Selective disruption of stimulus-reward learning in glutamate receptor gria 1 knockout mice.

Mead, Andy N and Stephens, David N (2003) Selective disruption of stimulus-reward learning in glutamate receptor gria 1 knockout mice. Journal of Neuroscience, 23 (3). pp. 1041-1048. ISSN 0270-6474

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Glutamatergic neurotransmission via AMPA receptors has been an important focus of studies investigating neuronal plasticity. AMPA receptor glutamate receptor 1 (GluR1) subunits play a critical role in long-term potentiation (LTP). Because LTP is thought to be the cellular substrate for learning, we investigated whether mice lacking the GluR1 subunit [gria1 knock-outs (KO)] were capable of learning a simple cue-reward association, and whether such cues were able to influence motivated behavior. Both gria1 KO and wild-type mice learned to associate a light/tone stimulus with food delivery, as evidenced by their approaching the reward after presentation of the cue. During subsequent testing phases, gria1 KO mice also displayed normal approach to the cue in the absence of the reward (Pavlovian approach) and normal enhanced responding for the reward during cue presentations (Pavlovian to instrumental transfer). However, the cue did not act as a reward for learning a new behavior in the KO mice (conditioned reinforcement). This pattern of behavior is similar to that seen with lesions of the basolateral nucleus of the amygdala (BLA), and correspondingly, gria1 KO mice displayed impaired acquisition of responding under a second-order schedule. Thus, mice lacking the GluR1 receptor displayed a specific deficit in conditioned reward, suggesting that GluR1-containing AMPA receptors are important in the synaptic plasticity in the BLA that underlies conditioned reinforcement. Immunostaining for GluR2/3 subunits revealed changes in GluR2/3 expression in the gria1 KOs in the BLA but not the central nucleus of the amygdala (CA), consistent with the behavioral correlates of BLA but not CA function.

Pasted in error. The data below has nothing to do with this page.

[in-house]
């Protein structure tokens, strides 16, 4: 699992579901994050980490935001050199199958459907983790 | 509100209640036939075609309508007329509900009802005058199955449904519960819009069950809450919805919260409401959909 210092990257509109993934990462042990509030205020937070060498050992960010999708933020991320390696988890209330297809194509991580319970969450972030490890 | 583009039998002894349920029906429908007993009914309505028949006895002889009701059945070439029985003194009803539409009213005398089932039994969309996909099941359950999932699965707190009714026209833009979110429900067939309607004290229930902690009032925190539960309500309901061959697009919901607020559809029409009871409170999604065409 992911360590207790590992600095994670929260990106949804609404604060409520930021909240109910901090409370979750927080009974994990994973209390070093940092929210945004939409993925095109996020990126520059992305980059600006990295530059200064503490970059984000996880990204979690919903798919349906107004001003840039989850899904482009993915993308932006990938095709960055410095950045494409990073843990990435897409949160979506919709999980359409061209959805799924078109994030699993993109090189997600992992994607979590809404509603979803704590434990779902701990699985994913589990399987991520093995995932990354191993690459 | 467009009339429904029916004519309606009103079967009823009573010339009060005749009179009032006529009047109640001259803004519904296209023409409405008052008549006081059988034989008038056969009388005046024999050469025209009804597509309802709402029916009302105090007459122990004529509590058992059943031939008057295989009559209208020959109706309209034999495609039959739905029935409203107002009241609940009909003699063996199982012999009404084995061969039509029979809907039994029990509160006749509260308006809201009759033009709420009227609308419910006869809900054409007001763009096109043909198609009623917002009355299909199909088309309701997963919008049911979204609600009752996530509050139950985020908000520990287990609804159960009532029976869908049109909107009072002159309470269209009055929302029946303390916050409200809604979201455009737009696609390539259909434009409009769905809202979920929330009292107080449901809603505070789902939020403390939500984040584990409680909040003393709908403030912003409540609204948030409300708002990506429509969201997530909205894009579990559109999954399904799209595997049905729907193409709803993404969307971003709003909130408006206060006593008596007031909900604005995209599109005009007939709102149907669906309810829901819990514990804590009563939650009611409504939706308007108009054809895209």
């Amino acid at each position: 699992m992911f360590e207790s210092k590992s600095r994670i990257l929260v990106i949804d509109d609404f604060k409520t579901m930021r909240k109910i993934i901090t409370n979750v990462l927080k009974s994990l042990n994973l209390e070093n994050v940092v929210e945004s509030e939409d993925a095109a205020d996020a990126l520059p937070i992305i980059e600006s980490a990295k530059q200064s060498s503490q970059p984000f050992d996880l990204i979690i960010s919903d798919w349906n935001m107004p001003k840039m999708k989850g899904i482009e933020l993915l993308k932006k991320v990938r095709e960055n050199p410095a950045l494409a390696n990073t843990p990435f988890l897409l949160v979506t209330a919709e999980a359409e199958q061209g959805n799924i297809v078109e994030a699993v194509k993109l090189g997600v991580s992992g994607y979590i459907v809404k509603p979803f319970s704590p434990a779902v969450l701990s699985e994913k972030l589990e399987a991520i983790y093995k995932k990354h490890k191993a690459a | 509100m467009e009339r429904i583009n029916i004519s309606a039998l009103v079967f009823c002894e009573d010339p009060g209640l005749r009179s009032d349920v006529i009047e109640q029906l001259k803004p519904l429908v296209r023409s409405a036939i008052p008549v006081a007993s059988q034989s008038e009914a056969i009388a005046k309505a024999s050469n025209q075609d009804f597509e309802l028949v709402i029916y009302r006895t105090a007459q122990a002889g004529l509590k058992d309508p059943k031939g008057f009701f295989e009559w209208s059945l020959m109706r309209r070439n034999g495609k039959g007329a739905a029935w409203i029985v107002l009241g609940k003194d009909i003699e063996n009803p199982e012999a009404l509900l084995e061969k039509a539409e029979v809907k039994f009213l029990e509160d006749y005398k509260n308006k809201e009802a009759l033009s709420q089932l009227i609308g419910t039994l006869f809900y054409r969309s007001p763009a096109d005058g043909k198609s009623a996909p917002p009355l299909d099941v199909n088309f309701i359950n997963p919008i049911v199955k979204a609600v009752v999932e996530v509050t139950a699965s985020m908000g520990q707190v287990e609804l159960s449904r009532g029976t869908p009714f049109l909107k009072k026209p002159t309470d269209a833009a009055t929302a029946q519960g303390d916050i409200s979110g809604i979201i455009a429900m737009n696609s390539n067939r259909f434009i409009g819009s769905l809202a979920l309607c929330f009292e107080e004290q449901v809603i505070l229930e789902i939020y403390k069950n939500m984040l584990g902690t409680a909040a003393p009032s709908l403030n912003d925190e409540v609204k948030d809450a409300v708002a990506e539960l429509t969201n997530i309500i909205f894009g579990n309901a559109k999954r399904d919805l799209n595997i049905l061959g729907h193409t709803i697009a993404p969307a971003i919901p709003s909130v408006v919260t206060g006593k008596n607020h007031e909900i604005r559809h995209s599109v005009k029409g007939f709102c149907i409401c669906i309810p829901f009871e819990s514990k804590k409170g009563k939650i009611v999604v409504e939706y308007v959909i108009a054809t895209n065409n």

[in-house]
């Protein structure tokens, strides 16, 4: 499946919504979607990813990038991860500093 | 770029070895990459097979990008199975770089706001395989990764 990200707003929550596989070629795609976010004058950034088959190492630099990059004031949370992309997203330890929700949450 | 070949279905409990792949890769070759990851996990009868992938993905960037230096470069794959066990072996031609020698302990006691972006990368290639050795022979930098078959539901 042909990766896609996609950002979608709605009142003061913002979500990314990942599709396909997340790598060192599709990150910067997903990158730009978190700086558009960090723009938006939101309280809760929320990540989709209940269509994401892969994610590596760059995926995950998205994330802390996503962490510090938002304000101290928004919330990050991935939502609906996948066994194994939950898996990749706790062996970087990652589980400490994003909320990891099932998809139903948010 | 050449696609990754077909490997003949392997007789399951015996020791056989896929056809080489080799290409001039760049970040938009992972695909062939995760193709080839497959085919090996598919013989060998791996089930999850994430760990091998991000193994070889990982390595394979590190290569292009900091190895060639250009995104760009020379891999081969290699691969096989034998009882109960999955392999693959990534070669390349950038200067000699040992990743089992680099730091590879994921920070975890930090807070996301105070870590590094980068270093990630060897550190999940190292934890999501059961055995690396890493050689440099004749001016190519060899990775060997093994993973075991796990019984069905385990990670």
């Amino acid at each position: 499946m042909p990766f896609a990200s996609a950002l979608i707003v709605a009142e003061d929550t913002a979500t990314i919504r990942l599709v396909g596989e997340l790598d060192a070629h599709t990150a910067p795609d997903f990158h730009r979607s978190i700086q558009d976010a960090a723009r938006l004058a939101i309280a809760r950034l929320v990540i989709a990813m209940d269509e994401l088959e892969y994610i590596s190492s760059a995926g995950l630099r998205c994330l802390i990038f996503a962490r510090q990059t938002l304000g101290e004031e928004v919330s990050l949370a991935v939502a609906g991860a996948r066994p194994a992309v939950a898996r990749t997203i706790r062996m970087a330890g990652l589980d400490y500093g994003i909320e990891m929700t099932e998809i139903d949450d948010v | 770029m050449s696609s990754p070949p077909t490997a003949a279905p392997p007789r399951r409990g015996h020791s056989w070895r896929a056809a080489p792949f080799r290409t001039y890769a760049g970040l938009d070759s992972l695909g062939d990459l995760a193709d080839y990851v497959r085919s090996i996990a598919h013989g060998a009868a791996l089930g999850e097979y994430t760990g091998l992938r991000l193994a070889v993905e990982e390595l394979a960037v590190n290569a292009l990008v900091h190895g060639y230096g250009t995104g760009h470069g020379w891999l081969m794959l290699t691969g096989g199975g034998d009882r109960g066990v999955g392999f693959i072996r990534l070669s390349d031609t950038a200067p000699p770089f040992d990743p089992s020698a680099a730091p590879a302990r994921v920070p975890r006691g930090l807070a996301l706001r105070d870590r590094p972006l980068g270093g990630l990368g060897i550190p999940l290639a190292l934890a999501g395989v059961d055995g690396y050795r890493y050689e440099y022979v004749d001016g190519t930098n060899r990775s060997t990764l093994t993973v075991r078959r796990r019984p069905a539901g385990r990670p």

Item Type: Article
Additional Information: Senior author
Schools and Departments: School of Psychology > Psychology
Depositing User: Dai Stephens
Date Deposited: 06 Feb 2012 15:51
Last Modified: 02 Jul 2019 21:31

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